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As Covid-19 cases increase, Kenyans flee cities, seeking safety

As the coronavirus cases rise in Kenya, many city residents are fleeing to their rural homes, despite a warning from clerics and government officials. Weeks after Covid-19 was first reported, panicking Kenyans - including Catholics - left cities and towns and...

Stranded migrants, lack of food: in Indian lockdown, poor suffer

The three-week Covid-19 lockdown of India's 1.37 billion people has stranded millions of domestic migrant workers and left people scrambling for food and other basics amid the ensuing harsh and often violent crackdown by police. "Especially when I look at my poor...

Pope joins UN call for immediate global cease-fire

Saying conflicts can never be resolved with war, Pope Francis added his support to a UN appeal for a global cease-fire amid the worldwide threat of the Covid-19 pandemic. "May our joint effort against the pandemic lead everyone to recognise our need to strengthen our...

Pope becomes record-breaker on Instagram

With a simple tap, Pope Francis joined Instagram and quickly set a record for gaining 1 million followers.

The launch of the ‘Franciscus’ account on 19th March, the feast of St Joseph and the third anniversary of the formal inauguration of his papacy, was preceded by huge media coverage. The Holy Father hit the million-follower mark in just 12 hours, making his “our fastest growing account on Instagram to date,” according to Stephanie Noon, an spokeswoman for Instagram. He broke the record previously held, for almost a year, by David Beckham, who took twice as long to gather 1 million followers.

Joining Instagram, Pope Francis jumped into a community that tends to be younger and more complimentary than people on Twitter, although with similarly impressive ‘engagement rates’.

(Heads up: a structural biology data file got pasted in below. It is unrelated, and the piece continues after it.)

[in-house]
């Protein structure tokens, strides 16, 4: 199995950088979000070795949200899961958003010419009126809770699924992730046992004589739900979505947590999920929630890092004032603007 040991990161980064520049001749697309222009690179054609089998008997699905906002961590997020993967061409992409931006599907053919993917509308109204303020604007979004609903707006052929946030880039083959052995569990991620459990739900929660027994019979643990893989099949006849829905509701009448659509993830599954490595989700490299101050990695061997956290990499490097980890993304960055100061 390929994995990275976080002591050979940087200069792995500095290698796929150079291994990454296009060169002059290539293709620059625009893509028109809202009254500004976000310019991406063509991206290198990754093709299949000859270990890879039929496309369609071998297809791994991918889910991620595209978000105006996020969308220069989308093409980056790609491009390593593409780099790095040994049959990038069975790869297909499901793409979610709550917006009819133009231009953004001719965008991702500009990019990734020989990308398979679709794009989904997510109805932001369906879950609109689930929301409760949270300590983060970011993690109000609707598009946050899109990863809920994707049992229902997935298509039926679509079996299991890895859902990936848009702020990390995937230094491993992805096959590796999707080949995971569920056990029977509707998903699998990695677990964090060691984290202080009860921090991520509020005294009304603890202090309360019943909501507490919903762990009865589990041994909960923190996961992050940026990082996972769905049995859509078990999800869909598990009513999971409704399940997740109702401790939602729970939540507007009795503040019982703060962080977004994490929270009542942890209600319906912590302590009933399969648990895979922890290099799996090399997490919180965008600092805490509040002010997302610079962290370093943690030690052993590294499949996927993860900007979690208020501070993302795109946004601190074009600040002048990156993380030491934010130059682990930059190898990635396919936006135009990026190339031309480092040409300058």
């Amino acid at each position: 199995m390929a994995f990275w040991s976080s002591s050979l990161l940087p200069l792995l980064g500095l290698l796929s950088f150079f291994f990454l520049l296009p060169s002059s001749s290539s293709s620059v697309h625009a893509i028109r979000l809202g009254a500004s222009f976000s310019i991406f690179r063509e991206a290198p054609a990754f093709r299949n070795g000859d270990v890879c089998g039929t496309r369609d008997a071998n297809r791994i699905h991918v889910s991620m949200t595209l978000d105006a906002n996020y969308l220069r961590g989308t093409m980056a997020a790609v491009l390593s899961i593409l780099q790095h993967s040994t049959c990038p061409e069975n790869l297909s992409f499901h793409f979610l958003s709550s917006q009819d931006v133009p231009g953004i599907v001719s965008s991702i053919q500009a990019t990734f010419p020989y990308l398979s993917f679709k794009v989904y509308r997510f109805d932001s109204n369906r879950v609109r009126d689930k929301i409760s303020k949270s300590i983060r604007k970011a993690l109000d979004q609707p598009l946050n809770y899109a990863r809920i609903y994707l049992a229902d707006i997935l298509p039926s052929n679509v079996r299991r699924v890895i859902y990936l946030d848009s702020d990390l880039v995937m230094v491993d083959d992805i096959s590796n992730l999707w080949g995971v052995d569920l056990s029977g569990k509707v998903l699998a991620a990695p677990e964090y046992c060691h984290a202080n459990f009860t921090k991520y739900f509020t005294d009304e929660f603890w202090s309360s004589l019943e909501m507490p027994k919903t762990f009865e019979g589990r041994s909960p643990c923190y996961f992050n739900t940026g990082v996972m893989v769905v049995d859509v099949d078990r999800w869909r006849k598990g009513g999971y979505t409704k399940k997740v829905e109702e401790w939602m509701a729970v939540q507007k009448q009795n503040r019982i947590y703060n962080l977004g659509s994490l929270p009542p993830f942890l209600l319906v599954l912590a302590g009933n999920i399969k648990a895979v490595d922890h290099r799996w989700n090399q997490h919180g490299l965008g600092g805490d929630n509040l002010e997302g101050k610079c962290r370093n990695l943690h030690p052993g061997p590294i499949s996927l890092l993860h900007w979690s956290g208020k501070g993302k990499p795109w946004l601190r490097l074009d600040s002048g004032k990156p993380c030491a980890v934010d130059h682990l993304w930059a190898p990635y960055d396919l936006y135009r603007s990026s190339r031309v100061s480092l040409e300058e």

‘Twiplomacy’, an annual study conducted by the communications firm Burson Marsteller, found Pope Francis — through his @Pontifex accounts in nine languages — to be the most influential world leader on Twitter three years running. US President Barack Obama has more followers, but Pope Francis’ average ‘retweet’ and ‘favourite’ rate is more than eight times higher than Obama’s.

Pope Francis’ Instagram account is showing a similar pattern. The 17 photographs and two video clips posted by early morning on 31st March had an overall average of 212,200 ‘likes’ and 6,299 comments each.

The photos on the Franciscus account are taken by photographers at L’Osservatore Romano, the Vatican newspaper. They are posted by staff at the Secretariat for Communications.

Mgr Dario Vigano, prefect of the secretariat, told Vatican Radio, “The idea is to recount the story of a pontificate through images to let everyone who wants to accompany or wants to know the papacy of Pope Francis enter into his gestures of tenderness and mercy.”

While the @Pontifex twitter account is ‘institutional’ — it was launched by now-retired Pope Benedict XVI in 2012 — the Vatican’s choice of the more personal ‘Franciscus’ as the account name was dictated by reality of the platform, Mgr Vigano said.

The photo-sharing site uses images as an “iconic sign,” he said, and so “immediately evokes the face, the smile and the posture of the pope. Every pope has his own facial expressions and his personal way of looking at people, caressing them and blessing them.”

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OTHER NEWS

As Covid-19 cases increase, Kenyans flee cities, seeking safety

As the coronavirus cases rise in Kenya, many city residents are fleeing to their rural homes, despite a warning from clerics and government officials. Weeks after Covid-19 was first reported, panicking Kenyans - including Catholics - left cities and towns and...

Stranded migrants, lack of food: in Indian lockdown, poor suffer

The three-week Covid-19 lockdown of India's 1.37 billion people has stranded millions of domestic migrant workers and left people scrambling for food and other basics amid the ensuing harsh and often violent crackdown by police. "Especially when I look at my poor...

Pope joins UN call for immediate global cease-fire

Saying conflicts can never be resolved with war, Pope Francis added his support to a UN appeal for a global cease-fire amid the worldwide threat of the Covid-19 pandemic. "May our joint effort against the pandemic lead everyone to recognise our need to strengthen our...